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Tuesday, October 5, 2010


“A house that gives the body all the fresh air that is needed, that provides for the right temperature and that reduces labor to a minimum; a house that will keep the mind tranquil and rested without jarring on one’s feelings for beauty.”  
                                    -- Lionel Robertson and T.C. O’Donnell

The bungalow, characterized as a home built with the same quality and attention to detail as those twice the price, provides a practical and clean-lined residence, one that contains beautiful attention to detail and custom built-ins. According to Clark, these dwellings represent “a miracle of simplicity and efficiency.” This simple bungalow dining room reflects contemporary design and structure. Borrowing on the Arts and Crafts traditions, strong lines softened by circles, round edges, large graphic patterns and contrasting textures, provide links to the past.

The simple and multi-functional sideboard serves as a great place to display artwork, collectibles, and doubles as a storage unit. As a place for people to gather for family meals or as a place to host a festive dinner party, the dining room expands and contracts to suit the size of the occasion.  When the users need six chairs to accommodate all guests, they remain at hand.  But, when smaller gatherings necessitate the need for less furniture, the sideboard turns into a storage unit onto which the host can store four chairs in the unit, two on each side, thus adding depth to the room and interest to the decor.  According to Bachelard, this double meaning for objects allows us to layer memories on them and imbed them in our everyday places.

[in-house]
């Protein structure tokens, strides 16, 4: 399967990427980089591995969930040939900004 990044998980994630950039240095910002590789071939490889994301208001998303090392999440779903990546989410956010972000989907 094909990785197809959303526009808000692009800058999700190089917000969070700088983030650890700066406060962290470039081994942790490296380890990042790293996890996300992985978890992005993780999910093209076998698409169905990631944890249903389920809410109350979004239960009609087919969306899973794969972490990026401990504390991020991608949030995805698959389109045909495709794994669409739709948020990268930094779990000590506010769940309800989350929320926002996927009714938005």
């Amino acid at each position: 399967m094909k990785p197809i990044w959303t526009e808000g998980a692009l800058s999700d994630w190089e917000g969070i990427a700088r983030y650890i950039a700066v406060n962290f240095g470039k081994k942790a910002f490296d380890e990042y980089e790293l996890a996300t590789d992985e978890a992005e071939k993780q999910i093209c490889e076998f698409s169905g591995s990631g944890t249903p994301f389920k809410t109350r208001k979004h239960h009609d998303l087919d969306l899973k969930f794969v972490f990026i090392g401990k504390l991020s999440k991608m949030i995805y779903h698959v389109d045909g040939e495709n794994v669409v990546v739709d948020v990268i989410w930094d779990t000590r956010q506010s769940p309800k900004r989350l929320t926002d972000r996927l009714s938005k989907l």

Complementary accent colors tie the room together. The energy of bright yellow and cerulean blue serve as welcome companions to soothing gray and creamy white. Contemporary accessories such as bowls, hardware, ceramic vases, embossed metals, art, and accent pieces make the room more inviting.

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